Gig Review: BRITISH SEA POWER @ The Chalk Farm Roundhouse – 13/06/2015

CA - Sep - British Sea Power Having caught them live back in 03, Mark K went to catch them along with Bo Ningen for an evening of art rock and rock as art. The question seems less ‘was it any good’ so much as ‘in which way was it excellent’…
Read on and find out…

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I must confess that it came as something of a shock to realise that British Sea Power’s debut album The Decline of British Sea Power was now sufficiently venerable to be afforded the full heritage treatment: i.e to be played in full in front of an adoring, appreciative, and above all, nostalgic audience. I had seen BSP touring the album as support to The Flaming Lips in 2003, and this aforementioned realisation made me feel, well… old. Still, before the nostalgia commenced we had Bo Ningen to give our senses a damn good shaking.

Bo Ningen’s art rock did initially seem a bit challenging. However, after a few minutes it became apparent that there was plenty to enjoy, with guitar parts meshing then flying apart, a bit like an aural Red Arrows. Their whole performance is pleasantly mad, with occasional hints of prime time Hawkwind. The singer jumps offstage and plays his bass behind his head. His bass, I should add, is the first 1980s Steinburger bass that I’ve seen played in anger for many years. CA - Sep - British Sea Power - Bo Ningen

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There is much guitar swinging in what occasionally comes across as a kind of loosely organised anarchy. The singer climbs onto his amp and jumps off, while proceedings are brought to a close in a feedback drenched crescendo. They should have neon letters behind the band spelling out ‘follow that’.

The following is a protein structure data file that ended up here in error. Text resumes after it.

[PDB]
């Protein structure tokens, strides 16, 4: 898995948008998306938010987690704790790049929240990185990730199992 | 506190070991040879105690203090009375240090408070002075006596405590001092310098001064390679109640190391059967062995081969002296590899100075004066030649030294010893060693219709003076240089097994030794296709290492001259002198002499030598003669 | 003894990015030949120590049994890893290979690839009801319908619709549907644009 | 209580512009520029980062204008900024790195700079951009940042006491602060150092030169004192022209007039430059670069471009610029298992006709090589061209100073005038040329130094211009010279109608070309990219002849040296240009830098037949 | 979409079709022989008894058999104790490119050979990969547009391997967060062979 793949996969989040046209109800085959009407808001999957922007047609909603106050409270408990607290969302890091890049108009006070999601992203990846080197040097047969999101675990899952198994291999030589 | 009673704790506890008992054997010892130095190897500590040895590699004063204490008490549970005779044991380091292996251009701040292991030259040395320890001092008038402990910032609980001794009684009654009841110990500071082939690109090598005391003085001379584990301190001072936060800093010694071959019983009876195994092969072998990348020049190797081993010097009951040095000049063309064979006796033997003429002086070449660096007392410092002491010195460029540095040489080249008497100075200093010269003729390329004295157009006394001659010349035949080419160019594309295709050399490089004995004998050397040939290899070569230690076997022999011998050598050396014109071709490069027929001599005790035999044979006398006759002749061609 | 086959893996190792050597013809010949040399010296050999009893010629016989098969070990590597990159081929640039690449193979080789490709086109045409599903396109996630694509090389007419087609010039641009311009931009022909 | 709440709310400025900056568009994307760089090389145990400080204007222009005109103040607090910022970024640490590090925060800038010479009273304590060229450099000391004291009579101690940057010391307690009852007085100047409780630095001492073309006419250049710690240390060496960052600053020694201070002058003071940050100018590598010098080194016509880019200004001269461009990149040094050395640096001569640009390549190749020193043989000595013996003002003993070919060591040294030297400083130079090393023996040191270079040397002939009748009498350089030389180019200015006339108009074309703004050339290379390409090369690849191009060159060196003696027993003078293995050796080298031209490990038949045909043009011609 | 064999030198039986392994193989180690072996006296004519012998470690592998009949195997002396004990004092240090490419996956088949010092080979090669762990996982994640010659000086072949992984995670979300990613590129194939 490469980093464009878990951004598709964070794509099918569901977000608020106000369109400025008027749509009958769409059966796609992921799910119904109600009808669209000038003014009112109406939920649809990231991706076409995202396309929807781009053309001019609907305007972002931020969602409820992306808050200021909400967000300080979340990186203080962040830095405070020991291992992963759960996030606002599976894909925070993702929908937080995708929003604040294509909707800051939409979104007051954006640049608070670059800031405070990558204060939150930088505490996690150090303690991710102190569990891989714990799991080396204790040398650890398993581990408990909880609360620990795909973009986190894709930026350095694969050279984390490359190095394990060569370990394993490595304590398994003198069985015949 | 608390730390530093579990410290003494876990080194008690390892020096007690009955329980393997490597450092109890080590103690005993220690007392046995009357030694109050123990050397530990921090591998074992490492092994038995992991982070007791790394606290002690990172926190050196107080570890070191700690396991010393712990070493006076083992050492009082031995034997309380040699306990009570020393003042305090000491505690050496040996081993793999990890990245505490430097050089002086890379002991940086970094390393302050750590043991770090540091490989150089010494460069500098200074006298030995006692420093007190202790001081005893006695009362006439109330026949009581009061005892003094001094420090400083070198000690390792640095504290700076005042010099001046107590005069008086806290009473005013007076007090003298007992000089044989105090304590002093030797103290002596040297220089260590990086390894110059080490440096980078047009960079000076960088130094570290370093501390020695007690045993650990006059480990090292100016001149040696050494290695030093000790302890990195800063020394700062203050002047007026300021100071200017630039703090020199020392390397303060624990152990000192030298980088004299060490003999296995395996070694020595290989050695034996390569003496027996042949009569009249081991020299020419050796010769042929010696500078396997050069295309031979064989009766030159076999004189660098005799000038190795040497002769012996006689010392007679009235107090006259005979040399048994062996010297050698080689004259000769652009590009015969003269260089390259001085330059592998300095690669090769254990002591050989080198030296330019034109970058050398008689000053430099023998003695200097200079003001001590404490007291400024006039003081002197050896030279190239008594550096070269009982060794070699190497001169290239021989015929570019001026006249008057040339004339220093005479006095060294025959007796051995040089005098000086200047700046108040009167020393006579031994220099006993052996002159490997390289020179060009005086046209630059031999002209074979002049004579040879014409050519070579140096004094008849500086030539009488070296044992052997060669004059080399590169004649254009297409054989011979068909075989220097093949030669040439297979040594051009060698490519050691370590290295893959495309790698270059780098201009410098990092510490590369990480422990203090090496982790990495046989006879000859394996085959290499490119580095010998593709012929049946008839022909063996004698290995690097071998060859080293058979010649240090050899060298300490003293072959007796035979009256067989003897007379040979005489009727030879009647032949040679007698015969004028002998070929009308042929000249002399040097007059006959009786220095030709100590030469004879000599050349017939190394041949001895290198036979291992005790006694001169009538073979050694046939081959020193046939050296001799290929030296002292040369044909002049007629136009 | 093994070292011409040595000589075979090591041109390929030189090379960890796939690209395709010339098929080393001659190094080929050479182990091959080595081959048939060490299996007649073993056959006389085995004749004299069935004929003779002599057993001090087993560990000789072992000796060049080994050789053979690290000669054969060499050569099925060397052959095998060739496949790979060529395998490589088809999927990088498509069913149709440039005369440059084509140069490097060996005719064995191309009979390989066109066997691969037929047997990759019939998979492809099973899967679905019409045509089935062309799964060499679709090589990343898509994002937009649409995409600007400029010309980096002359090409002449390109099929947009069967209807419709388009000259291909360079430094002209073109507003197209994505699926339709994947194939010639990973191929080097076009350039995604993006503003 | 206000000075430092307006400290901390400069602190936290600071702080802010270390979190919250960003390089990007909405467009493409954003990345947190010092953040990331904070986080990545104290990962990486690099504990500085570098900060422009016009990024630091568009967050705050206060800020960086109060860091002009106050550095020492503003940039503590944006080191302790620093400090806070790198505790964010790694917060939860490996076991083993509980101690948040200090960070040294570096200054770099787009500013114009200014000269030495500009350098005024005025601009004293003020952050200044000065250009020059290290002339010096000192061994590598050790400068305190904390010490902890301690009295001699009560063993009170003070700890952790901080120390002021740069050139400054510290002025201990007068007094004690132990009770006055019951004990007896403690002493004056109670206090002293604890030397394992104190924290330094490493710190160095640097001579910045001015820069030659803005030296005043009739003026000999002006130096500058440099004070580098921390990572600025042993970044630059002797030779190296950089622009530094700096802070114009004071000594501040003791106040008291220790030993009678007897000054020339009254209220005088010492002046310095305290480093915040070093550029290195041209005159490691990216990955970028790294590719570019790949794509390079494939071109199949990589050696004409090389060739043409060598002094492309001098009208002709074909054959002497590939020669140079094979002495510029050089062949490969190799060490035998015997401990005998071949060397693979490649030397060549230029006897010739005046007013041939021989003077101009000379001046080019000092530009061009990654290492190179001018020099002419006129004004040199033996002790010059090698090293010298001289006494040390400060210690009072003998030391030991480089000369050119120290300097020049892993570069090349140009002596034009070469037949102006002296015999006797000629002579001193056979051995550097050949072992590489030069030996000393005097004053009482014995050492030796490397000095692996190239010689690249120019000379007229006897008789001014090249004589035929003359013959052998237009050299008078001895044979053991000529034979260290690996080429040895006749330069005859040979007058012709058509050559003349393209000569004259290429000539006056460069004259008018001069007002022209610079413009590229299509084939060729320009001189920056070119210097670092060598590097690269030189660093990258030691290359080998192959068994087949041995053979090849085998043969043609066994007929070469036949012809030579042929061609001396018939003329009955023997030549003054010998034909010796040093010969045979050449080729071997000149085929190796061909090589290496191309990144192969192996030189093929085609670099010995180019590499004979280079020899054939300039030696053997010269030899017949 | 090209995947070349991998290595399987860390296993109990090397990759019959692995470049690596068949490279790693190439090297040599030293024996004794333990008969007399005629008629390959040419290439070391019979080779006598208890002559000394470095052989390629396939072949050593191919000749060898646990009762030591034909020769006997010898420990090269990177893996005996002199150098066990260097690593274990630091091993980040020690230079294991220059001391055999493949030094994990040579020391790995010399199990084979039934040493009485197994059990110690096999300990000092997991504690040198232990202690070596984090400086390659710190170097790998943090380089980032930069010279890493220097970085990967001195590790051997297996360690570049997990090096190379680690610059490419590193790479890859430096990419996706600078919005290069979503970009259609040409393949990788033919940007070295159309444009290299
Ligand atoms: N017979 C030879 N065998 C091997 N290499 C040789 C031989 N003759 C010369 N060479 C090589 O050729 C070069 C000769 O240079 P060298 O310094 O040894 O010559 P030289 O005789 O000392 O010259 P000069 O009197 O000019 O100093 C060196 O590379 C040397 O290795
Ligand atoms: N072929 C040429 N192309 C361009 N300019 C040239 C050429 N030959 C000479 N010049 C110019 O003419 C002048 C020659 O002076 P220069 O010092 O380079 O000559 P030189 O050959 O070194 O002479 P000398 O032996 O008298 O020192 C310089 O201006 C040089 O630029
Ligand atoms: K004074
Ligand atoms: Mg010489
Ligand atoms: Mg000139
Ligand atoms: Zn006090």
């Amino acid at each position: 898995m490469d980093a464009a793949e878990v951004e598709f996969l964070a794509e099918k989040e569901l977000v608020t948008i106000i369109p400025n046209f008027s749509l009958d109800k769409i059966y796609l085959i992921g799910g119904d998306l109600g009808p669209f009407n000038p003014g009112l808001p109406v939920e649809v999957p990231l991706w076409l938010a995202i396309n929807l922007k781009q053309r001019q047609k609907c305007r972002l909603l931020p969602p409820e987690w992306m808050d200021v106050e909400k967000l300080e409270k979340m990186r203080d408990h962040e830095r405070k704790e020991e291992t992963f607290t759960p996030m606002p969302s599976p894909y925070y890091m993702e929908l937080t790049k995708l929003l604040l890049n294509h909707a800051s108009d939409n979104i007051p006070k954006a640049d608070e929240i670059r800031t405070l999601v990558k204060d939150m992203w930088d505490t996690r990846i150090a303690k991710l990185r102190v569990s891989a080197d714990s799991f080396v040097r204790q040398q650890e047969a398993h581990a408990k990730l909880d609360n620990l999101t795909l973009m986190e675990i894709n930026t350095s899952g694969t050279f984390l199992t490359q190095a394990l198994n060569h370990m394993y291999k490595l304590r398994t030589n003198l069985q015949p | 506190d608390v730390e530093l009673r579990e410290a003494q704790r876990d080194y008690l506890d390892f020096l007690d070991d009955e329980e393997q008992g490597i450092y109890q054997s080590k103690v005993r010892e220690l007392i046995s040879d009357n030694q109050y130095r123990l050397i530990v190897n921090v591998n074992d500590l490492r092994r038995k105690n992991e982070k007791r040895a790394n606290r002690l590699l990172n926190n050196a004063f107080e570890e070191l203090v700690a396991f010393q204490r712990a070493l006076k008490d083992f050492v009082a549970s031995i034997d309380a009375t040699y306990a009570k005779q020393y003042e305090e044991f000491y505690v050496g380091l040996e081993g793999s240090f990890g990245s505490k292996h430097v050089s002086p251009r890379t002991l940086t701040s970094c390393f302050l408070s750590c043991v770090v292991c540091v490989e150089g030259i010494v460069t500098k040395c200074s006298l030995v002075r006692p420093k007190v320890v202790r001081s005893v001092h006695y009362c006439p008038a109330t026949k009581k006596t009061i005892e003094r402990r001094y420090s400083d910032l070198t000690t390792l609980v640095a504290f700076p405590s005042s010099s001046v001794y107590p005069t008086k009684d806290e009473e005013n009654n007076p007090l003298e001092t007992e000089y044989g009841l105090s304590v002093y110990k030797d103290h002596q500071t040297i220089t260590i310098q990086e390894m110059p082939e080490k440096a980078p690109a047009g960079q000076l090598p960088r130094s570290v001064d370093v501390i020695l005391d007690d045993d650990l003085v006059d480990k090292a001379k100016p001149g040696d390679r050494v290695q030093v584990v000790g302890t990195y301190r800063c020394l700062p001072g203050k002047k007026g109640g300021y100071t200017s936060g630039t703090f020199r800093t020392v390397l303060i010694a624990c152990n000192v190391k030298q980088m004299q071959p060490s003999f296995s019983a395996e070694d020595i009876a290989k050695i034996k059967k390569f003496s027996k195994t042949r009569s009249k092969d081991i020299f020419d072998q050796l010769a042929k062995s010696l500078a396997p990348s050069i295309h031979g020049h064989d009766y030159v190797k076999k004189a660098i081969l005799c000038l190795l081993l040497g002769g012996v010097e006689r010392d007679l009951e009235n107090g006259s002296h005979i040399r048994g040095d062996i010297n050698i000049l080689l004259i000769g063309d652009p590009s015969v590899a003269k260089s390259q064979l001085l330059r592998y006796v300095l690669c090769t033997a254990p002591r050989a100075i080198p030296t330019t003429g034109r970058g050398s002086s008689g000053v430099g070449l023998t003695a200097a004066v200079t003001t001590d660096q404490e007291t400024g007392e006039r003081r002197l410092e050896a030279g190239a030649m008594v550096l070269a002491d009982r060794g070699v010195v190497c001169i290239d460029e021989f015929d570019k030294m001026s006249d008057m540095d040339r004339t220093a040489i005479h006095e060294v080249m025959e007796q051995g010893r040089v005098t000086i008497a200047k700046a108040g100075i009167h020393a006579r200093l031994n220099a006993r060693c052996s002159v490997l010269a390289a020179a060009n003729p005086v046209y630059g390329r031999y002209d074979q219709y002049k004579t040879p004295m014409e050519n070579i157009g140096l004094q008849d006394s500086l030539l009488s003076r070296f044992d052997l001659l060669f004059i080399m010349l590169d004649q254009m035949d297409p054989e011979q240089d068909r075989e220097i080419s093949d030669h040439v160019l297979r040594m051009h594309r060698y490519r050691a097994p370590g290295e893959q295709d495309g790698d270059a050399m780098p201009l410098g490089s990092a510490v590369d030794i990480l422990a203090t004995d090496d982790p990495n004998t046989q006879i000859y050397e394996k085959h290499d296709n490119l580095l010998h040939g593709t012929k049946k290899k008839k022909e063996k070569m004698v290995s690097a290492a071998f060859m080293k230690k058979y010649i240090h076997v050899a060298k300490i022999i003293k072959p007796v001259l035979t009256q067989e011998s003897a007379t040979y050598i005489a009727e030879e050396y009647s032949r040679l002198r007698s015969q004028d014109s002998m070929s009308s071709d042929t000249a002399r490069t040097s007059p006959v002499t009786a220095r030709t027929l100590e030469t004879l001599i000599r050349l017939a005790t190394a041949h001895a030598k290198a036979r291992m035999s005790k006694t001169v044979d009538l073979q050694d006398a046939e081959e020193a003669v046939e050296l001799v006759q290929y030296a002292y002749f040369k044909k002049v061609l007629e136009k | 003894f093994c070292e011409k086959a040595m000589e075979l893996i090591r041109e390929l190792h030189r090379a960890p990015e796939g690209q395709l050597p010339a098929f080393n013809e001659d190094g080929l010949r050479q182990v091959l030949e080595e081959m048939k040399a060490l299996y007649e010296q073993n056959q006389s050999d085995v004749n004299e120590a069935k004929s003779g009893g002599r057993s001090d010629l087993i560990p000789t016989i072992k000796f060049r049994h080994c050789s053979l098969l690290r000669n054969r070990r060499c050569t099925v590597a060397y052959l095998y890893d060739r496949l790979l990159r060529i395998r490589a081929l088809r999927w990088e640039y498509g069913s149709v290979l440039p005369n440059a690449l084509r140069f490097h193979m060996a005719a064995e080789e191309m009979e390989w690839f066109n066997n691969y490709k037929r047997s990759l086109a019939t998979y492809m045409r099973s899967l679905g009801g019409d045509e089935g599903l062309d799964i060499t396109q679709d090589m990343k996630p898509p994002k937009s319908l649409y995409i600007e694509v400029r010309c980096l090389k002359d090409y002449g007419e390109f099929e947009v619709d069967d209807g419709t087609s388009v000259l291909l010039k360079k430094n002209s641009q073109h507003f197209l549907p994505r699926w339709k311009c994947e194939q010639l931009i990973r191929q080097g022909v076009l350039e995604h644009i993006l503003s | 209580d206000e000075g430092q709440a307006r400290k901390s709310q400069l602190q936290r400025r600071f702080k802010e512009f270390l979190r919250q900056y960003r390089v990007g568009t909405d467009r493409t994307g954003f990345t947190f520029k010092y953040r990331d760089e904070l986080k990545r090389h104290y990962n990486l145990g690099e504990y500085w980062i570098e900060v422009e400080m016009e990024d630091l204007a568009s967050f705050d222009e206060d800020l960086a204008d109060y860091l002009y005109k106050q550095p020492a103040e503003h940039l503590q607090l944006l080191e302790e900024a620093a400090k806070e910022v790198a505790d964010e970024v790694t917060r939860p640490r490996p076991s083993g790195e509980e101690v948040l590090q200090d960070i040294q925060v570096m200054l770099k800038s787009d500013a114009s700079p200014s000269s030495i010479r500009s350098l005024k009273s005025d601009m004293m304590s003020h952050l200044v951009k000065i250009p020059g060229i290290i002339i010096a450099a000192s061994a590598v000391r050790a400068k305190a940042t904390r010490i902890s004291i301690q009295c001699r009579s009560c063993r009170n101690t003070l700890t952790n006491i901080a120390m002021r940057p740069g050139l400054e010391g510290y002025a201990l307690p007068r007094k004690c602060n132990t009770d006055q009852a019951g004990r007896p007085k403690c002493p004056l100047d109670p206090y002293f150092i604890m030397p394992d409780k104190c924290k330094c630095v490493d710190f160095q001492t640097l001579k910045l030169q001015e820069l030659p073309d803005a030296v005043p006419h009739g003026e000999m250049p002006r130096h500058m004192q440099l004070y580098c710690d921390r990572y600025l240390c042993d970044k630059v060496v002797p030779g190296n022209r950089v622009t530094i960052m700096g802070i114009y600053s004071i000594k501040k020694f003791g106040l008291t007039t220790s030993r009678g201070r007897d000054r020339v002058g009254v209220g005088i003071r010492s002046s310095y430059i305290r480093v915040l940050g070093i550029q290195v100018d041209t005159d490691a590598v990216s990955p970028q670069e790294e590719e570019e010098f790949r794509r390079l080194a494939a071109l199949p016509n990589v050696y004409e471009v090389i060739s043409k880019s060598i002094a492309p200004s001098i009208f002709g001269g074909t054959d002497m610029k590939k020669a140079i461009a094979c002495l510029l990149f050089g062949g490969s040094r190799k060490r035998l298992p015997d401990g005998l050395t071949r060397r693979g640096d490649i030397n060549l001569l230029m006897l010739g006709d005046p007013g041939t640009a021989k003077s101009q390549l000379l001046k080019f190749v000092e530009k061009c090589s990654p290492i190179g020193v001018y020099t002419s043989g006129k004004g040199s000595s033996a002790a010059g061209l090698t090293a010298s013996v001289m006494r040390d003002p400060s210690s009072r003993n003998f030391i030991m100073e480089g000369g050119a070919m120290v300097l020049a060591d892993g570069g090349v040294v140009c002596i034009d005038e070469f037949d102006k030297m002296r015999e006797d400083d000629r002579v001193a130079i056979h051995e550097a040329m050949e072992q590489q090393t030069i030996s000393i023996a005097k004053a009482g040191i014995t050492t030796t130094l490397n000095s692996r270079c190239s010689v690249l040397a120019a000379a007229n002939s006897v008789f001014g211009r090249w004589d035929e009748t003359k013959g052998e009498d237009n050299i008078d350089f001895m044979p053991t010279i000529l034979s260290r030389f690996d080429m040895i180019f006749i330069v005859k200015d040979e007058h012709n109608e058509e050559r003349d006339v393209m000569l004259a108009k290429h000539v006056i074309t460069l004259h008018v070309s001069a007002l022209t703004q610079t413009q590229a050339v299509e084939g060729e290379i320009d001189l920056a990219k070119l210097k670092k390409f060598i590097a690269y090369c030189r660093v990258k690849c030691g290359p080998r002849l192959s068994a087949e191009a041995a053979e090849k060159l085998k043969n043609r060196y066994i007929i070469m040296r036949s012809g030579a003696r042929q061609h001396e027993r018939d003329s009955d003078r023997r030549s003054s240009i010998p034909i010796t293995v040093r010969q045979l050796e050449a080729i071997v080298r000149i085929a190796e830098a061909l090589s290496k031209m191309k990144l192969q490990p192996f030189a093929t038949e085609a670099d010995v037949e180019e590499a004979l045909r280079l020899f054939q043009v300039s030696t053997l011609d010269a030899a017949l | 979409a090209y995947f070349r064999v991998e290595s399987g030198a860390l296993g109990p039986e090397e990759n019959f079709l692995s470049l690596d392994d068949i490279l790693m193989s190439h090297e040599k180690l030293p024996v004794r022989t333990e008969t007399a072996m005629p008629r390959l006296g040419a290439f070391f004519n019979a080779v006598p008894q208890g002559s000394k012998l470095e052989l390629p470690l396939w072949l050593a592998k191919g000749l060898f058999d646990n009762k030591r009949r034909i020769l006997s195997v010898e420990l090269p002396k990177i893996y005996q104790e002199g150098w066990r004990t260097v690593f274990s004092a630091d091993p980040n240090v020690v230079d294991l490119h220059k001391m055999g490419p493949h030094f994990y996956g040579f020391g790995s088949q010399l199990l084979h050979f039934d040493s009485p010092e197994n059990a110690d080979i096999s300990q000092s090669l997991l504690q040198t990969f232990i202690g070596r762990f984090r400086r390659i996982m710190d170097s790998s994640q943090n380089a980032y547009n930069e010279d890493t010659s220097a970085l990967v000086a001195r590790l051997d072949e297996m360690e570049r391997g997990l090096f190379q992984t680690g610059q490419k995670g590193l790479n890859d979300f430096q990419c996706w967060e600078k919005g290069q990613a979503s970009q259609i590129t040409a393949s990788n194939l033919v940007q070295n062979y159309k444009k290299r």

As it happens British Sea Power tonight have no concerns about following anybody (apart from perhaps the reunited classic line-up of The Beatles). They have a partisan audience who know exactly what they’re going to get. Well… at least to an extent.

CA - Sep - British Sea Power - The Decline of BSP As is now traditional, the stage is decorated with foliage and interesting stuff like stuffed owls and pelicans. Tonight BSP play two sets. The first is an authentic and enthusiastically energised run-through of The Decline Of British Sea Power, followed by a cover of Julian Cope’s Out of My Mind on Dope and Speed.

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The second set is effectively a BSP fanboy’s wet dream, with singles, b-sides and EP tracks mostly of Decline era ancestry. There’s Scottish Wildlife Experience from the Remember Me EP, A Lovely Day Tomorrow which was the b-side of the Remember Me single, Childhood Memories which was a single from 2002 and The Spirit of St Louis, the title track of an EP from 2004. This section of the set is delineated by a cover of Galaxie 500’s Tugboat. The rest of the set consists of three tracks from Do You Like Rock Music? (No Lucifer, Waving Flags and The Great Skua) along with the title track of Machineries of Joy.

This is not a normal British Sea Power gig, if indeed such a thing exists! This is essentially a celebration of the past. For a couple of hours it’s 2003 or thereabouts, and it’s enormous fun. BSP live are utterly sublime. Whether it be Yan and Abi Fry whirling like dervishes; an unidentified member of the crew wearing a World War II tin hat, jumping offstage and roaming at large around the auditorium banging a drum; or somebody dressed as a grizzly bear similarly departing the stage and getting ‘up close and personal’ with the audience. It’s all great stuff!

CA - Sep - British Sea Power - Sea of Brass

Sea of Brass – 2015

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All good things come to an end however, and the encore A Wooden Horse is dedicated to Geoff Travis, who signed them to his Rough Trade label. This simply underlines how very little that British Sea Power do is done without prior consideration. The artwork for early British Sea Power releases was based upon the cover of a 1950s edition of the book A Wooden Horse.

What a band! If anybody should ever doubt that rock music is art, they should fully immerse themselves in the work of British Sea Power.

 

Mark Kelly